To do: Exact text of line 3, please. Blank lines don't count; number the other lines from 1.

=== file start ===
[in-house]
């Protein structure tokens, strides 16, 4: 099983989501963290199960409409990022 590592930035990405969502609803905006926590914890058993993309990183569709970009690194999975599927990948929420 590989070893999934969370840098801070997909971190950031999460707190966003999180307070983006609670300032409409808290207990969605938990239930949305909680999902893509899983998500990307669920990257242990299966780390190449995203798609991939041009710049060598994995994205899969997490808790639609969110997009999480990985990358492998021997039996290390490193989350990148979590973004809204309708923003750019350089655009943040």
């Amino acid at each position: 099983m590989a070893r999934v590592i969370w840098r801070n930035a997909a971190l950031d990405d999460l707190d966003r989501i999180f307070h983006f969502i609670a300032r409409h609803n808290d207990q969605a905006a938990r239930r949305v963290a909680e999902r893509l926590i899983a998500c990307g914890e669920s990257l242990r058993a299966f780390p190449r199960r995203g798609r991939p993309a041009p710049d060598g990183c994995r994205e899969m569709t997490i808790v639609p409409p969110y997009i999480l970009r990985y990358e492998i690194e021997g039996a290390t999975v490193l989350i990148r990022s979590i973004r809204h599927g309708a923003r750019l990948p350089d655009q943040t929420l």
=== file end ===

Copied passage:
């Amino acid at each position: 099983m590989a070893r999934v590592i969370w840098r801070n930035a997909a971190l950031d990405d999460l707190d966003r989501i999180f307070h983006f969502i609670a300032r409409h609803n808290d207990q969605a905006a938990r239930r949305v963290a909680e999902r893509l926590i899983a998500c990307g914890e669920s990257l242990r058993a299966f780390p190449r199960r995203g798609r991939p993309a041009p710049d060598g990183c994995r994205e899969m569709t997490i808790v639609p409409p969110y997009i999480l970009r990985y990358e492998i690194e021997g039996a290390t999975v490193l989350i990148r990022s979590i973004r809204h599927g309708a923003r750019l990948p350089d655009q943040t929420l």